Keep them in a dry basement at around room temp with the bark on if you intend on carving them soon... they may mold a little bit but that's happened to me a lot... having a dehumidifier nearby will help dry them out too...
[ This Message was edited by: Lake Surfer on 2004-11-27 23:36 ]
Joined: Aug 10, 2004
|Posted: 2004-11-29 2:53 pm  Permalink|
Thanks for the tips, I have the logs in a heated garage (detatched from the house, whoich is great for I can make all the noice I want), so Ill put a humidifier nearby to keep some moisture around.
Joined: Nov 30, 2003
From: Kansas City, MO
|Posted: 2005-07-23 6:58 pm  Permalink|
I just got a can of this Pruning sealer from the local Ace Hardware for less than $6. It coats as easy and as fast as spray paint. I just applied it to the 3 new fresh cut hog sized logs I brought home. Hopefully that will help slow the drying and prevent a lot of cracking.
By the way Mr. Sparkle, if you're still around, that second log appears to be a Maple. Show us what you did with those.
I once was lost............but now I'm found
[ This Message was edited by: 8FT Tiki 2005-07-23 19:01 ]
Joined: Dec 05, 2002
|Posted: 2006-03-19 05:01 am  Permalink|
Just another question about drying logs as I have just come into a bunch of them. About how long do you need to let them dry before stripping the bark and what (if any) product should I look for to put on the ends while they dry? Thanks for the help.
Joined: Oct 14, 2002
From: Jawja Province, Isle of North America
|Posted: 2006-03-19 5:47 pm  Permalink|
I agree with Lake and Ben...It's wood. It splits. It cracks. It checks. Just go with it...A tiki without a crack somewhere just doesn't look right in my book. I like them. Sometimes I'll even turn a log a certain way to strategically position a crack or cracks in a carving. Like part of the carving..They look really cool on the side of the forehead or through an eye....says "Look at me- I'm old-Bought at Don The Beachcomber's Yard Sale!!" Common pruning seal on the ends will help reduce the size of the splits (logs lose 70 percent of their moisture through the cut ends) but the more I see the more I think it's just prolonging the inevitable.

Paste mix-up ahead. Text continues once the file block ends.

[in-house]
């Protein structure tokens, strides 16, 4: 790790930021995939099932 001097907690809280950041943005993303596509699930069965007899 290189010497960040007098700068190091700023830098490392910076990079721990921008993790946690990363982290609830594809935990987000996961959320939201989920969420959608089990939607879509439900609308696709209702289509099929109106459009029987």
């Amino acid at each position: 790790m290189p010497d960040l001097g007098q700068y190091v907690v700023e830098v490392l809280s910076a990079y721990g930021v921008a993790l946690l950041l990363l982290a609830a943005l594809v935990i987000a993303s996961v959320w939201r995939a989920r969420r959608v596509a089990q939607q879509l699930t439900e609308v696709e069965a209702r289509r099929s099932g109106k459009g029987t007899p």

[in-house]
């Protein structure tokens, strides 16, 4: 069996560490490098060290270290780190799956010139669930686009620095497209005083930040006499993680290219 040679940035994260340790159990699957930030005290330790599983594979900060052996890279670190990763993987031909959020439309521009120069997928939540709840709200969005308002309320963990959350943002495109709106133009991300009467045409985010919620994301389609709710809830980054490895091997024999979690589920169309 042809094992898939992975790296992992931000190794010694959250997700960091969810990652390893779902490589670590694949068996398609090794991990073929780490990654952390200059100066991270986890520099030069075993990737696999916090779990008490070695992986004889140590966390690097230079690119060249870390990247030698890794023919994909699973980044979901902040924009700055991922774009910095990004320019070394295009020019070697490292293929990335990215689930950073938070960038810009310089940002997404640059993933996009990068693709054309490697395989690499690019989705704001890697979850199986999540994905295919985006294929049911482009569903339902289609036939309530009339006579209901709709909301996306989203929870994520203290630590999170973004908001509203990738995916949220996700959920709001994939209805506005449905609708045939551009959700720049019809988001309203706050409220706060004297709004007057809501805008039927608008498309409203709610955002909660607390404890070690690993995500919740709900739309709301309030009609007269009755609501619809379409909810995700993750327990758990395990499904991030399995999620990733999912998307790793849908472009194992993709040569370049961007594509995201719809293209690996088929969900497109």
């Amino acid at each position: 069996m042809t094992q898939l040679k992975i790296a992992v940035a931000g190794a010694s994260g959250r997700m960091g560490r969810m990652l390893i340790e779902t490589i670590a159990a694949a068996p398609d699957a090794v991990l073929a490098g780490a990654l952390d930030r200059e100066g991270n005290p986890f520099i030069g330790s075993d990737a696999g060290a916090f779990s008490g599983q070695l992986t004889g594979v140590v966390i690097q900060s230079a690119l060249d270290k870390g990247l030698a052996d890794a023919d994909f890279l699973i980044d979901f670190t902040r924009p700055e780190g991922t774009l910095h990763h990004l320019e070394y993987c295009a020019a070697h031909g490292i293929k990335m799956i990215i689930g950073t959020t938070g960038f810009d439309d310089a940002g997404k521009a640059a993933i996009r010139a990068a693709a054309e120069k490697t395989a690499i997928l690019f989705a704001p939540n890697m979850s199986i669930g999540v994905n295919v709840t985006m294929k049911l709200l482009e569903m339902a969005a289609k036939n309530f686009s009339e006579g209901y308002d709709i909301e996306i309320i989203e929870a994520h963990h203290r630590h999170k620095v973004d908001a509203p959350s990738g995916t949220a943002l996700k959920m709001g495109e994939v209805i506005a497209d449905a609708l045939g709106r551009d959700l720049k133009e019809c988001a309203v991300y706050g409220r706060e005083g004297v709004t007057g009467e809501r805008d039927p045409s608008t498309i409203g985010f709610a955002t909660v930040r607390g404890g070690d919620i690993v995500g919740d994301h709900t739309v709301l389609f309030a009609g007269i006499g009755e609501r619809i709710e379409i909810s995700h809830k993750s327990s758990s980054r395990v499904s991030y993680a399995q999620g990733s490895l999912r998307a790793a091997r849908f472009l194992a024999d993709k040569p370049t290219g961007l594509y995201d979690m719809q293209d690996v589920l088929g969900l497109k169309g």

Joined: Oct 02, 2008
|Posted: 2008-10-02 2:36 pm  Permalink|
i'm new to tiki central but Formikahini got me carving tiki's about 2 years ago. i've been using pecan(lot's of it here in houston) but scored on 3 big logs of a palm tree and have a 15 ft palm for carving that will be mine shortly . my question, if someone can help is how do i dry the logs (4 ft x 18 in) and how long should i wait? any help will be greatly appreciated.
Joined: Aug 22, 2002
From: Houston, Texotica
|Posted: 2008-10-02 2:47 pm  Permalink|
Somebody help Big Daddy, 'cause I plan to make him make one of these for me!!
Ike may have knocked a helluva lotta trees down here, but that doesn't mean we can't find a silver lining: free wood!! EVERYwhere!!
"Zazz captivates felt."
Joined: Aug 03, 2004
From: Omao, Kauai
|Posted: 2008-10-02 3:13 pm  Permalink|
The first thing I suggest is to find out what kind of palm you have. Not all kinds are good for carving.
I like to let palm dry for a couple months, but I have carved pieces that have sat for 4 years, and pieces that were cut the day before.
Fresher palm wood equals softer easier carving, but greater chance of serious splitting and cracking.